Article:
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Artist’s Statement

Myanmar’s secretive jade mines lie in Hpakant, a town located in the northernmost part of the country. Hpakant, also known as “the land of jade,” produces the world’s highest quality jade, a stone that the Chinese have prized for millennia for its beauty and symbolism. As an old Chinese saying goes, “Gold is valuable, but jade is priceless.”

Hundreds of thousands of young men arrive in Hpakant every day hoping to find a shortcut to wealth. They hail from all over Myanmar. Despite the dangers inherent to the search, these illegal miners swarm across mountains of mining waste dumped by government-licensed mining companies. It is a perilous job, especially when banks and slag heaps are destabilized by monsoon rains. A massive landslide in November 2015 at a waste dumping site reportedly killed 114 people.

Meanwhile, drug use is almost intrinsic to jade mining. So-called “shooting galleries” operate openly in Hpakant: workers often exchange lumps of jade for hits of heroin.

Fierce restrictions on media access are currently in place to reduce public scrutiny of the industry’s biggest players. Investigation reveals rampant corruption and a horrific social cost.

Still, lumps of the precious stone represent a fortune for small-time prospectors—a fist-sized piece of jade can be worth a million dollars. But these rare finds pale in comparison to the staggering wealth extracted by the multi-billion dollar industry, which is largely run by Myanmar’s military and rich tycoons.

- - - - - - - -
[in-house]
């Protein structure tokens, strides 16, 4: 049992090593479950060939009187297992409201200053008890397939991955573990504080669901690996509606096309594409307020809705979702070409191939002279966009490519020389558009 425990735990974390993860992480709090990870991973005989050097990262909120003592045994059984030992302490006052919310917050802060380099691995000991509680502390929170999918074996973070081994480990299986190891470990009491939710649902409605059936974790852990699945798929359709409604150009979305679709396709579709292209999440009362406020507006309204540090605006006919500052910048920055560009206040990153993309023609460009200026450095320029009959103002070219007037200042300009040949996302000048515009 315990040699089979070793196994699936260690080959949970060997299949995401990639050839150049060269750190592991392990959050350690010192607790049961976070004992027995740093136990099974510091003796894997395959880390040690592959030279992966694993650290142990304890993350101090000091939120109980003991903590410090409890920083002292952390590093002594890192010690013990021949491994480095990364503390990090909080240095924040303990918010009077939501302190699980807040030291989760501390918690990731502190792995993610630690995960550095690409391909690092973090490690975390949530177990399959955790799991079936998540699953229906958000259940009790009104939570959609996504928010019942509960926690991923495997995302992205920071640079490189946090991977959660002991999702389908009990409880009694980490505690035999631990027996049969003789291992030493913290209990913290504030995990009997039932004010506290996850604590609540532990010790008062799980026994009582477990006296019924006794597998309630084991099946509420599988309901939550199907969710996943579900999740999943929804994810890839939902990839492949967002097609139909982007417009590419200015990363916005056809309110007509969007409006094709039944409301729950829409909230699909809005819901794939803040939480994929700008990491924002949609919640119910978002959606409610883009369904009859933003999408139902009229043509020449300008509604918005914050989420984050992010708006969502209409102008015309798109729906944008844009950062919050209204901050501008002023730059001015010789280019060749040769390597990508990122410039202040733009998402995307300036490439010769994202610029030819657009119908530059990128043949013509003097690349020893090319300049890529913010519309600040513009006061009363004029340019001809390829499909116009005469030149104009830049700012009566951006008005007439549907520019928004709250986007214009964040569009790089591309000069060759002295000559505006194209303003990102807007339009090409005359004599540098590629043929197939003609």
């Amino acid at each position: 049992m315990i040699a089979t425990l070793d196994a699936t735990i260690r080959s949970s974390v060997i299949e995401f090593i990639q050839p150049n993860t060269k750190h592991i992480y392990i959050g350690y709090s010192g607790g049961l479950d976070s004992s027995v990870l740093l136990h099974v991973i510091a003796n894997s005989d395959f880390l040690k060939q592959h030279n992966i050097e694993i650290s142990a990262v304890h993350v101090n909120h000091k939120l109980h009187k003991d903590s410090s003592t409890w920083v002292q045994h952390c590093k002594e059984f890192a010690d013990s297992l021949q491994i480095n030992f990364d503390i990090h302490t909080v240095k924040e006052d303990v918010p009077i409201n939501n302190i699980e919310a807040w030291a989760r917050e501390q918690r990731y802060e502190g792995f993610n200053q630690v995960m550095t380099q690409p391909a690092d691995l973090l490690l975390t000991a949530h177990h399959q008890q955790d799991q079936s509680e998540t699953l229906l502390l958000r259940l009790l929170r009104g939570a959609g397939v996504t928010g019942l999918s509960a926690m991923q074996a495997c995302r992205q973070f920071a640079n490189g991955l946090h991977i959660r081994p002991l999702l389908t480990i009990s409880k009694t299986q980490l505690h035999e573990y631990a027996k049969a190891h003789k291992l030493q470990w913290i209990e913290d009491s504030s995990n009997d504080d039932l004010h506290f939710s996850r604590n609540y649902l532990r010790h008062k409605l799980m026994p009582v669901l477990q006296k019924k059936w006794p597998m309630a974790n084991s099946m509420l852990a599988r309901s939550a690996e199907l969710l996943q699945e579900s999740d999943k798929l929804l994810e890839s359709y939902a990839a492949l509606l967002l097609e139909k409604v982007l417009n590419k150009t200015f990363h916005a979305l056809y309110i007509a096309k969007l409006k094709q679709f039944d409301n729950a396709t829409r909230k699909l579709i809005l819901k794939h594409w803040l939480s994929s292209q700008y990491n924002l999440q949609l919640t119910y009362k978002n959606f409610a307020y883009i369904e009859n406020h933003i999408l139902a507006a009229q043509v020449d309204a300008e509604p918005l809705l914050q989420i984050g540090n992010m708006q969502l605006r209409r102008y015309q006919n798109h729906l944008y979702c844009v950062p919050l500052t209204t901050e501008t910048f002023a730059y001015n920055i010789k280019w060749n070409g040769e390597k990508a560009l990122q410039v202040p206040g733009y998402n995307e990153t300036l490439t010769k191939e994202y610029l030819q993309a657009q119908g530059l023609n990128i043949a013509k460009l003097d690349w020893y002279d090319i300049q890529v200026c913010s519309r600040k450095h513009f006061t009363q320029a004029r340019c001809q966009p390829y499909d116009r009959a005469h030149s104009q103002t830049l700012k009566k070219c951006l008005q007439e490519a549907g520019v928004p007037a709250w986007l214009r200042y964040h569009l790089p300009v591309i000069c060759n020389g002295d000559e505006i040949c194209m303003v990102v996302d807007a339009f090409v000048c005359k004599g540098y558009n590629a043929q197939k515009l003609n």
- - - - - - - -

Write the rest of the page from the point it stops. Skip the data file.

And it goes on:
The biggest firms are linked to China; most of the jade ends up there illegally. A recent report by the London-based NGO Global Witness puts the worth of Myanmar’s jade industry at $31 billion—nearly half of the national GDP (and over 46 times the nation’s spending on healthcare).

“Myanmar’s jade business may be the biggest natural resource heist in modern history,” says Global Witness analyst Juman Kubba.

—Minzayar Oo

Interview

To make this project, Burmese photographer Minzayar Oo spent countless days among the illegal miners who search for jade. Depressing and desperate as this situation appears, Minzayar is part of a young, optimistic generation in his rapidly changing country—he offers a fresh eye on life and operates with a deeply-held trust in people. Somehow, amidst the upheaval, Oo’s work gives us hope.

LC: You represent a new generation in your country. Can you describe some of the changes you faced personally?

MO: There are really so many, it’s hard to count, but let’s start with one: 10 years ago, we didn’t have internet in Burma [by 2012, internet penetration had reached a shockingly low 1% of the population]. In this environment, it would have been very difficult for me to become a photographer—no access to the industry, no ability to see the work of other photographers, etc.

Recently, things have become much better with respect to civil rights, governance and freedom of the press. There are so many positive changes that I truly believe I am lucky to be in Myanmar right now; to be an insider living in the midst of such historic change. While external media coverage ebbs and flows, there are many underserved areas where I can develop stories and bring them forward to show the world.

LC: Jade mining in Myanmar is a complicated subject: miners struggle with HIV, drugs, business monopolies, politics, smuggling…what aspect of this environment do you feel most strongly about representing?

MO: For me, the human factor is key. For example, when I photographed the heroin “shooting galleries,” the extremely harsh measures taken by mining company security forces, or the individual smugglers who resell the gems in China—throughout, I endeavored to remain the observer of personal stories.